Take the 2-minute tour ×
Stack Overflow is a question and answer site for professional and enthusiast programmers. It's 100% free, no registration required.

Is there any point to freeing memory in an atexit() function?

I have a global variable that gets malloc'ed after startup. I could write an atexit() function to free it, but isn't the system going to reclaim all that memory when the program exits anyway?

Is there any benefit to being tidy and actively cleaning it up myself?

share|improve this question
    
Sounds like a dupe, see stackoverflow.com/questions/2213627/…. –  unwind Jun 3 '10 at 15:46

8 Answers 8

up vote 15 down vote accepted

Not in C - it's like rearranging the deck chairs while the ship sinks around you.

In C++ the answer is different, because objects can delete temporary files and so forth in their destructors, so you need to make sure those get called.

share|improve this answer

In all modern operating systems, you can safely assume that all memory will be freed when the program exits.

share|improve this answer
2  
+1 for pointing out that this is a feature of the operating system, not the language. –  unwind Jun 3 '10 at 15:45

One benefit on freeing it is that if you ever do any memory leak testing that tries to match allocations with deallocations over the lifetime of the process you won't get false positives from this kind of deliberate leak.

share|improve this answer
    
Talking about memory leak testing: valgrind.org. –  JesperE Oct 23 '08 at 19:35
    
Purify used to do memory leak testing before calling the atexit() cleanups. It was annoying. But that was also a decade ago - it could have changed since then. –  Jonathan Leffler Oct 23 '08 at 19:52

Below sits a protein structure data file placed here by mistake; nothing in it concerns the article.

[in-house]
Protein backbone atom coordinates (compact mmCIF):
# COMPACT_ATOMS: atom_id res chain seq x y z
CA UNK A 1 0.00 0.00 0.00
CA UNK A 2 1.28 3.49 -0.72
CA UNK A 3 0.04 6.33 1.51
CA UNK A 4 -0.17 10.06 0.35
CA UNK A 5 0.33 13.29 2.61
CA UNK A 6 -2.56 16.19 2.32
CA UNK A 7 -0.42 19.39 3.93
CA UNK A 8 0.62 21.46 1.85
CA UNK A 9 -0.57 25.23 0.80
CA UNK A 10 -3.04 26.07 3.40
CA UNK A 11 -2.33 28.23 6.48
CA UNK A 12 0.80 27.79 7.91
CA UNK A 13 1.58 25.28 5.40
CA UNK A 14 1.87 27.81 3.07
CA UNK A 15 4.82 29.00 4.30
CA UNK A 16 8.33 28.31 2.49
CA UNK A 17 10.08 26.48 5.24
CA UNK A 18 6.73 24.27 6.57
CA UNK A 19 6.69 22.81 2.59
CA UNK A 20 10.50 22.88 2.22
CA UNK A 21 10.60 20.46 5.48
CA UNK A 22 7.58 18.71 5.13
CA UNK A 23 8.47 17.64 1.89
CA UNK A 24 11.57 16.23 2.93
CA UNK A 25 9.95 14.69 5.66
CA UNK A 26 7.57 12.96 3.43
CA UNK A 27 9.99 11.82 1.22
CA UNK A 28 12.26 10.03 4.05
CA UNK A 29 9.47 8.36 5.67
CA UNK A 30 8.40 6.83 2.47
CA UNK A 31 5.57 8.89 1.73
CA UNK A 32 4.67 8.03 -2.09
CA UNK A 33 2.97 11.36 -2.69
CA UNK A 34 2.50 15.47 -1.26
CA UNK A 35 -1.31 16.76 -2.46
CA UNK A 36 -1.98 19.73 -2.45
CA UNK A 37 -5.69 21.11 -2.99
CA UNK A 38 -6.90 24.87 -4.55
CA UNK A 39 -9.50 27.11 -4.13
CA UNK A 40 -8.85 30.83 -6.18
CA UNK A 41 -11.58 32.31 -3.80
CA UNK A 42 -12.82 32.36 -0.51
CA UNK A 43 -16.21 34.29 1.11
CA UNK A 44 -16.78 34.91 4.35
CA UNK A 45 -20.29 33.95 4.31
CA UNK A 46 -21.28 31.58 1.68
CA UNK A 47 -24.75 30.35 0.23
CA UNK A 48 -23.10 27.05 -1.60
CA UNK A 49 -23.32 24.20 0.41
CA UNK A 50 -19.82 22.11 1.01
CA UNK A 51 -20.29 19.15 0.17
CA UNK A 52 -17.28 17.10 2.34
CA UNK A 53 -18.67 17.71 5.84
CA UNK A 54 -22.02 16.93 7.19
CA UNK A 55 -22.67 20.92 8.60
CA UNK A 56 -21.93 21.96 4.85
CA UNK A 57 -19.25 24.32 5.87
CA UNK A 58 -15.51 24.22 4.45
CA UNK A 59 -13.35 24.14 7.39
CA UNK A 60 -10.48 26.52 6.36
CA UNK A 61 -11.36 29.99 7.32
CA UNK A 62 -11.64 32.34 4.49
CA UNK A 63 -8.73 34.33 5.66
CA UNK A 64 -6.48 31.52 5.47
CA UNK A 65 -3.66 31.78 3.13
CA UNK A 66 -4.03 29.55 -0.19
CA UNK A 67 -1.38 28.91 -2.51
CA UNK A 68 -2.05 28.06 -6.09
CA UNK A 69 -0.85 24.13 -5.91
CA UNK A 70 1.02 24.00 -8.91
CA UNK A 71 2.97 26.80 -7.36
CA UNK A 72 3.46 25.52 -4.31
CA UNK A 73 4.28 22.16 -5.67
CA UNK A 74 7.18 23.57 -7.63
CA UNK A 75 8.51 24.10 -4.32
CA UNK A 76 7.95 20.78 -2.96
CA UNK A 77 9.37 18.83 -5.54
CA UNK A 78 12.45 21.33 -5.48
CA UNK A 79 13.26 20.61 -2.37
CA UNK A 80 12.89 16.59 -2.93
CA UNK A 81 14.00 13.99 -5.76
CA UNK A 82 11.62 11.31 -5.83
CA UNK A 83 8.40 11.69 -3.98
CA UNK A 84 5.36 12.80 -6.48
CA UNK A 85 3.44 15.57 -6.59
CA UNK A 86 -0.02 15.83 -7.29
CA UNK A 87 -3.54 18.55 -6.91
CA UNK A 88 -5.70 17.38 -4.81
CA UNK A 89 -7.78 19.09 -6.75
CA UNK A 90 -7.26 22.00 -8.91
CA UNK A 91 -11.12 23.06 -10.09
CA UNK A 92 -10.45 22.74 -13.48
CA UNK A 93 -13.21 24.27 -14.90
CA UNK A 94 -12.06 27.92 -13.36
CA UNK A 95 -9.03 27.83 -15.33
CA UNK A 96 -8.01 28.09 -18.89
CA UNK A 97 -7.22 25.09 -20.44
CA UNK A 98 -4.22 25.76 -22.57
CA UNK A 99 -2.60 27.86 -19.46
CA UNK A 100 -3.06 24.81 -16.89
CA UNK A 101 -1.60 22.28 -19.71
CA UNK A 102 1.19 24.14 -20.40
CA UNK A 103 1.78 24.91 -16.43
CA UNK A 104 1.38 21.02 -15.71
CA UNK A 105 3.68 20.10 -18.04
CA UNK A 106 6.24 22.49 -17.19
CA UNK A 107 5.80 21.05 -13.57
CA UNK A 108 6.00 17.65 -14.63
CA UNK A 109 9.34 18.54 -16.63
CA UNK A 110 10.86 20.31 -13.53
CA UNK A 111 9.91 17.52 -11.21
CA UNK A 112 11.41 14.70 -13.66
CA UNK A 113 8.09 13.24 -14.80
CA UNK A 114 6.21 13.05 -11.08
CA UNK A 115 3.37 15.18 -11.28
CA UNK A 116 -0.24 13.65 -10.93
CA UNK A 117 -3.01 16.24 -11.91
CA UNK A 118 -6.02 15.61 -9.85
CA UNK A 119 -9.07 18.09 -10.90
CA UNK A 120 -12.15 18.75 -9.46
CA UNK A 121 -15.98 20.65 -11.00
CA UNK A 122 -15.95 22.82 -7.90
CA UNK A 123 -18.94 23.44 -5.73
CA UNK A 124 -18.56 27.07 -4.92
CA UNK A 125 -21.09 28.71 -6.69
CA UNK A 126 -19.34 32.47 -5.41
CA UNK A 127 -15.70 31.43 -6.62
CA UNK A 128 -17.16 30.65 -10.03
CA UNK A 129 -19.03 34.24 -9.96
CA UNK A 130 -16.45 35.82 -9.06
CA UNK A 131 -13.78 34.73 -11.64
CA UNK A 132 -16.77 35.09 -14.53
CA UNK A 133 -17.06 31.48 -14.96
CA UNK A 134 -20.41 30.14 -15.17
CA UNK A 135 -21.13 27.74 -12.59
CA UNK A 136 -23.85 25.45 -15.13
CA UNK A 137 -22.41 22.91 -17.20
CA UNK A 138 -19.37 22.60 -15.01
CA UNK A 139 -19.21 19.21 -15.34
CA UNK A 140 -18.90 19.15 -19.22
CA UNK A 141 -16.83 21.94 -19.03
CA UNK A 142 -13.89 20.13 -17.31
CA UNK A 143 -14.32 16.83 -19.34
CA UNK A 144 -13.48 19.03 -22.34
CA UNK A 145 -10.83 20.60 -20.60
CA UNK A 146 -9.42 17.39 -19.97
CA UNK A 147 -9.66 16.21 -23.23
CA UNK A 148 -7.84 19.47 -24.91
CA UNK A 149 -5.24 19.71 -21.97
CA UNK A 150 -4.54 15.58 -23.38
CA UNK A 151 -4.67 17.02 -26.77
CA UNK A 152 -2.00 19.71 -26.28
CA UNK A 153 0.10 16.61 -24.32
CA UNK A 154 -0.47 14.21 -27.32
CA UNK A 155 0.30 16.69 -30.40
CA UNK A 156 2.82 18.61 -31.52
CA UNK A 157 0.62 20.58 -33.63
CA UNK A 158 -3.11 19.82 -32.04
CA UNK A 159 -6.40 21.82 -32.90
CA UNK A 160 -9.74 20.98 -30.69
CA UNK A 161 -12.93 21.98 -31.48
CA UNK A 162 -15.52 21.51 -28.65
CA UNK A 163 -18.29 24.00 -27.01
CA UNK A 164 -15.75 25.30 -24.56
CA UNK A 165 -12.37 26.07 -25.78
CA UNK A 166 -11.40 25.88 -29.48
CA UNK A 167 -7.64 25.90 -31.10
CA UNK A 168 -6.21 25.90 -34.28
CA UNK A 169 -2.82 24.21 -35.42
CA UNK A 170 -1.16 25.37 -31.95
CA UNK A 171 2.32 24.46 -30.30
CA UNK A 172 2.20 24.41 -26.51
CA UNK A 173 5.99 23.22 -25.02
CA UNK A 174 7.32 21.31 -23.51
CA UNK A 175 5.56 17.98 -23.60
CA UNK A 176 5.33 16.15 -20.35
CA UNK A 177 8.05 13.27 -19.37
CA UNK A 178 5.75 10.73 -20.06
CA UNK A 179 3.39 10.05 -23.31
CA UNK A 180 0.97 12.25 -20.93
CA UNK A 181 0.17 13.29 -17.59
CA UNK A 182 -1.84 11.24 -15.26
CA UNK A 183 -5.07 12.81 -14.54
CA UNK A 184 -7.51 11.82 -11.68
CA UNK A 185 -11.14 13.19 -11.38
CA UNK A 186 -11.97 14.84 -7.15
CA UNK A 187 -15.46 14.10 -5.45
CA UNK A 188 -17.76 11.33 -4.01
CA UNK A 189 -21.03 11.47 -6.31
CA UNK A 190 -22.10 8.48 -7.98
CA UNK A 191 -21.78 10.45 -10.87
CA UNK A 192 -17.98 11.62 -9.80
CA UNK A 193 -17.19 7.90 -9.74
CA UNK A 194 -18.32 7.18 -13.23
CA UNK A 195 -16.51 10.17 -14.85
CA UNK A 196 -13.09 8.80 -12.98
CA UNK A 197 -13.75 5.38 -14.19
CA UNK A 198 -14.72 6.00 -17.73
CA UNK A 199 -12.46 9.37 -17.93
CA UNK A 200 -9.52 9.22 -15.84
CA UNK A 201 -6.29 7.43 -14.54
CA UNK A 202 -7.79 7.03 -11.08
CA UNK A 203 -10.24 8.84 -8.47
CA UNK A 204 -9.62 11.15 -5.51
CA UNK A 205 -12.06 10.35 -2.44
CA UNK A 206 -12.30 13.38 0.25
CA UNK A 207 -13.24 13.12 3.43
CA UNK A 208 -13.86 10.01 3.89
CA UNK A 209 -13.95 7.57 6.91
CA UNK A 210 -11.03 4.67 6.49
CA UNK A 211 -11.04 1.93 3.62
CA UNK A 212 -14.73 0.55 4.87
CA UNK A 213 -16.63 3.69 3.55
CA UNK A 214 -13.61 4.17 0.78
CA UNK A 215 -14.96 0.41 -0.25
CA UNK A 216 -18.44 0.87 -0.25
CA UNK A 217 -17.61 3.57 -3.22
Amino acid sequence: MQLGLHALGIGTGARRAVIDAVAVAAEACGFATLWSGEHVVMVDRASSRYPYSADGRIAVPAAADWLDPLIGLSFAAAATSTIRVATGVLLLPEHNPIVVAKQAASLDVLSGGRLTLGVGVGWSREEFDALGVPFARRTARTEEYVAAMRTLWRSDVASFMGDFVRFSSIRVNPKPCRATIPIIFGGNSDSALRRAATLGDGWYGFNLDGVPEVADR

Seeing as malloc()/free() normally involve extensive data structures that exist in userspace, free()ing memory when your program ends can actually be a performance drain. If parts of the data structure are paged to disk, they need to be loaded from disk only to be discarded!

Whereas if you terminate without free()ing, the data paged out to disk can die in peace.

Of course free()ing at other times is usually beneficial as further malloc()s can re-use the space you freed and free() might even unmap some memory which can then be used by other processes.

share|improve this answer

Actually being tidy can be interesting when your program evolves.It forces you to write cleanup function when you create "initialisation" functions. The benefit comes when your program becomes more complex, and you want to restart part of the program. If you have already written working cleanup functions, it is less likely that you suddenly forgot some cleanup when "restarting" part of your program.

Writing cleanup functions "lazily" ie only when you need it is more error-prone. Writing cleanup functions forces you to think about cleanup and eventual cleanup dependency. It permit easier code reuse of a part of your code in another project.

So yes freeing in an atexit is useless, and so is closing file descriptor. However writing and maintaining cleanup function as your code grows can be a constraint that will force you to think about what you are doing

share|improve this answer

You should free() if your code that's calling atexit() is part of dynamically-loaded shared library (with dlopen(), for example). In this case the atexit handler will be called at dlclose() time so the heap will continue to exist for the rest of the process to use.

share|improve this answer

On Windows, some calls return memory that belongs to the OS or to COM and you need to free that memory explicitly or it will not be freed even after your process terminates. But this is a rare scenario.

share|improve this answer

not freeing memory before process termination isn't a memory leak. it's a memory leak when you lose a handle to it. but memory is not the only type of resource, and other resources persist across processes (like window handles and file handles), so you do need to 'free' those.

share|improve this answer

Your Answer

 
discard

By posting your answer, you agree to the privacy policy and terms of service.

Not the answer you're looking for? Browse other questions tagged or ask your own question.